News & Politics

What You Can and Can’t Bring onto the Floor in Congress

Babies are now allowed in the Senate, but coffee, hats for men, and mobile phones are still a no-no.

Photograph via iStock.

Babies are now permitted on the US Senate floor, thanks to a rule change that allowed Senator Tammy Duckworth to bring her newborn daughter, Maile Pearl Bowlsbey, with her to vote. Duckworth’s “no” on the confirmation of Jim Bridenstine as NASA administrator didn’t affect the final outcome of the party-line vote, but bringing Maile into the upper chamber made the strictly codified Senate more inclusive for working mothers. While babies can now appear on the Senate floor, the list of prohibited items and behaviors is still lengthy and occasionally bizarre. Washingtonian scoured the most recent publicly available rulebooks and precedents of the Senate and the House—the two governing bodies follow separate protocols—for some examples.

Children over the age of 1 (Senate): after some senatorial nitpicking over the details of the rule change, floor privileges were restricted to the children of Senators, and only those under 1. This differs from the House, where the children of members are permitted on the floor no matter their ages.

Flowers (Senate): As of 1905, flowers were officially disallowed in the Senate Chamber. There is, however, one exception: in the case of the death of a senator, the majority and minority leaders can decide to allow a flower display on his or her desk—but only on the  day eulogies will occur. The Senate made use of this loophole when it commemorated former Hawaii Senator Daniel Akaka by placing a lei on his old desk.

Foods and beverages other than water (both chambers): New US Representative Conor Lamb was recently stopped at the door to the House Chamber when he tried to bring coffee onto the floor, according to Politico reporter Heather Caygle. In the Senate, food and drinks are also prohibited, except for water, which Senate pages serve, and milk, which one senator is said to have specifically requested during a recent filibuster. Members of the House, however, aren’t allowed to enjoy a nice glass of milk.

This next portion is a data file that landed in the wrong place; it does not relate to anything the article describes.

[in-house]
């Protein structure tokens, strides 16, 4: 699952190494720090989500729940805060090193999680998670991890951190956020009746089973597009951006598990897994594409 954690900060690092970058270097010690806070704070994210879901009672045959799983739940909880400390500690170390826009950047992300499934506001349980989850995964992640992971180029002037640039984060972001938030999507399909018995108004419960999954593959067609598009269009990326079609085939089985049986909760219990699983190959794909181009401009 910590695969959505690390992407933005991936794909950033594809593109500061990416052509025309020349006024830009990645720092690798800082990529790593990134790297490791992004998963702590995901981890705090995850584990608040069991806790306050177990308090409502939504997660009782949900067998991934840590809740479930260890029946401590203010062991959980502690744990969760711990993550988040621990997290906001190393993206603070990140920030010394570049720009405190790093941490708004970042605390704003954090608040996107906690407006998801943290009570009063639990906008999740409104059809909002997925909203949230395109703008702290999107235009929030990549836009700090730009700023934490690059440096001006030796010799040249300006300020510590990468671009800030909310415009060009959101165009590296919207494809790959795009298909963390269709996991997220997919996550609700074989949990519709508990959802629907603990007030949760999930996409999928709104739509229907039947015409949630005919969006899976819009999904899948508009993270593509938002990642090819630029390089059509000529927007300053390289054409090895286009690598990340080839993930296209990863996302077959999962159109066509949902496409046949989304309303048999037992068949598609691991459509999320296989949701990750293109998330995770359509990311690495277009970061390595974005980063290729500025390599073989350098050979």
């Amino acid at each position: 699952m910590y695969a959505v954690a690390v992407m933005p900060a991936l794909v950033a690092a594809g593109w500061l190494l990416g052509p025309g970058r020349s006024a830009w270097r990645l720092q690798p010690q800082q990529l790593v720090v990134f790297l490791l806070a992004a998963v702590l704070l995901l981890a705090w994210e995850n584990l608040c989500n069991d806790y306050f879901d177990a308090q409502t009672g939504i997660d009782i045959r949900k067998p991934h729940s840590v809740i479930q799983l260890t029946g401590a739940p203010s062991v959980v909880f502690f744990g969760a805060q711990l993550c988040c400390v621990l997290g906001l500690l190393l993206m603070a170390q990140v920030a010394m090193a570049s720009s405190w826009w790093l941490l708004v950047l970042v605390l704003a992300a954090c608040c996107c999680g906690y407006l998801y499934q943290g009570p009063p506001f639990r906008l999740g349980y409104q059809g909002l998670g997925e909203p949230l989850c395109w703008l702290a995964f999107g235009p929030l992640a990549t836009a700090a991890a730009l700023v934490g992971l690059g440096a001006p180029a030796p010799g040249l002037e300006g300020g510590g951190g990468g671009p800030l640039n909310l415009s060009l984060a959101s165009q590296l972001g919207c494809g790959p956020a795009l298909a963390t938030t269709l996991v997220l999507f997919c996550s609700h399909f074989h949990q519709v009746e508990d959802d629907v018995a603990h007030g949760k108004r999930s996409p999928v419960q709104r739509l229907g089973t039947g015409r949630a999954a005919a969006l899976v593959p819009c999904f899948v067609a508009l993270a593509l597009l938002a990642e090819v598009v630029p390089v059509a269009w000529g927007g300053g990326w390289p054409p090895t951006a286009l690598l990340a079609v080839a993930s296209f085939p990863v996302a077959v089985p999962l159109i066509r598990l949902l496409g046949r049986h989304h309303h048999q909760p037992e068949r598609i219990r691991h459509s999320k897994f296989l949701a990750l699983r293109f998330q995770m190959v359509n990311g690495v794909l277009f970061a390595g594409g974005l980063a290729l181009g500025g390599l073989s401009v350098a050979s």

Permanent portraits of individuals who have died fewer than 25 years ago: This rule, one of a set of requirements for “permanent or semi-permanent artwork” attached to the “walls, floors, or ceilings” of public spaces of the Senate wing of the Capitol as well as the Senate office building, means that even if Congress really wanted to honor, say, Eazy-E or Orville Redenbacher, they’d have to wait till 2020.

Hats and hoods (both chambers): Hats were forbidden in the House in 1837, presumably when top hats went out of style, but hoods didn’t make it into the rulebook until 2012. Hats are also barred in the Senate, but there are a few highly-specific exceptions. Women—but not men—in the Senate galleries can don whatever fascinator or fedora they please.

Pants without blazers (Senate): When wearing pants (but not necessarily dresses or skirts), a blazer is required in the Senate. House rules call for “appropriate attire.”

Assault, “warm words,” or “personalities” (both chambers; specifics vary): policymaking can get heated—in 1853 Senator Charles Sumner was attacked with a cane by his colleagues—so the House codified protocol for if it occurs. Representatives who’ve fought have to promise not to further their disagreement on the floor or discuss their issue with the Speaker of the House. If they don’t comply, Jefferson’s Manual advises members be “put under restraint.” While the Senate rulebook doesn’t use the same language, there is a prohibition against maligning colleagues that sparked a media firestorm when the rarely employed Rule 19 was used to silence Senator Elizabeth Warren as she read aloud Coretta Scott King’s criticism of Jeff Sessions.

Personal electronic devices (both chambers; specifics vary): all personal electronic devices are barred in the Senate chamber, although some lawmakers have been known to sneak them in. House rules forbid the use of cell phones and laptops, but tablets were allowed as of 2011.

Smoking (both chambers): Just like in airplane bathrooms, smoking is prohibited on the floor.

More than one attorney of someone under ethical investigation (House): Sorry, you can’t bring your whole legal team if  the House is contemplating a Committee on Ethics recommendation about you. Some exceptions may be made for impeachment trials held in the Senate.

Spitting during someone else’s speech (in the House): Jefferson’s Manual prohibits politicians from “hissing, coughing, [or] spitting” when someone else is addressing the House. There are no references to spitting in the Senate rulebook.

How are all these rules enforced? Given the arcane nature of some of these regulations, it’s complicated. Many fall to the offices of the Senate and House sergeants at arms, while behavioral rules like Rule 19 can be utilized by politicians themselves. In the case of uncertainty or disputes, the House and Senate parliamentarians, Sergeant-at-arms offices, Senate Committee on Rules & Administration, or Speaker of the House’s office delve into the chamber’s precedents and issue a definitive ruling.

Editorial Fellow